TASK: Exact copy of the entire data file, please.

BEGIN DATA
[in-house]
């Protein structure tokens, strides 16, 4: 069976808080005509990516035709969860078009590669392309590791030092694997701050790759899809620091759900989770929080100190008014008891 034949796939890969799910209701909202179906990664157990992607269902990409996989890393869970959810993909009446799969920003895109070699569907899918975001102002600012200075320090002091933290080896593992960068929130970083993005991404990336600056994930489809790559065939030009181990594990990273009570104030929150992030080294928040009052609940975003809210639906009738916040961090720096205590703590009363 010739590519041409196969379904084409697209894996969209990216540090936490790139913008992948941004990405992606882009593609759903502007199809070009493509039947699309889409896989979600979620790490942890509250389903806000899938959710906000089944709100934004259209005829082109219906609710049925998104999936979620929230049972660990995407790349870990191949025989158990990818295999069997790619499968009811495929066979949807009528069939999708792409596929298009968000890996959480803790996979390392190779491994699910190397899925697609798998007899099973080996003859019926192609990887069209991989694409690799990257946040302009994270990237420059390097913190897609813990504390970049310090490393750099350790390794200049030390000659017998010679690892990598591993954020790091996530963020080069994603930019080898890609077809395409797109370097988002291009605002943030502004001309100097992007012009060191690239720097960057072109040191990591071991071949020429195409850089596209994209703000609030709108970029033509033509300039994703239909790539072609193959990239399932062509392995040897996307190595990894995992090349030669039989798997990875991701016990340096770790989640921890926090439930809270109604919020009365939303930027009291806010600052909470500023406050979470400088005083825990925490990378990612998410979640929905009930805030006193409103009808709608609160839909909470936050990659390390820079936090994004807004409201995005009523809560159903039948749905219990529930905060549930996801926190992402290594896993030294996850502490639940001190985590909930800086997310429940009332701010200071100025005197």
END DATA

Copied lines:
[in-house]
């Protein structure tokens, strides 16, 4: 069976808080005509990516035709969860078009590669392309590791030092694997701050790759899809620091759900989770929080100190008014008891 034949796939890969799910209701909202179906990664157990992607269902990409996989890393869970959810993909009446799969920003895109070699569907899918975001102002600012200075320090002091933290080896593992960068929130970083993005991404990336600056994930489809790559065939030009181990594990990273009570104030929150992030080294928040009052609940975003809210639906009738916040961090720096205590703590009363 010739590519041409196969379904084409697209894996969209990216540090936490790139913008992948941004990405992606882009593609759903502007199809070009493509039947699309889409896989979600979620790490942890509250389903806000899938959710906000089944709100934004259209005829082109219906609710049925998104999936979620929230049972660990995407790349870990191949025989158990990818295999069997790619499968009811495929066979949807009528069939999708792409596929298009968000890996959480803790996979390392190779491994699910190397899925697609798998007899099973080996003859019926192609990887069209991989694409690799990257946040302009994270990237420059390097913190897609813990504390970049310090490393750099350790390794200049030390000659017998010679690892990598591993954020790091996530963020080069994603930019080898890609077809395409797109370097988002291009605002943030502004001309100097992007012009060191690239720097960057072109040191990591071991071949020429195409850089596209994209703000609030709108970029033509033509300039994703239909790539072609193959990239399932062509392995040897996307190595990894995992090349030669039989798997990875991701016990340096770790989640921890926090439930809270109604919020009365939303930027009291806010600052909470500023406050979470400088005083825990925490990378990612998410979640929905009930805030006193409103009808709608609160839909909470936050990659390390820079936090994004807004409201995005009523809560159903039948749905219990529930905060549930996801926190992402290594896993030294996850502490639940001190985590909930800086997310429940009332701010200071100025005197």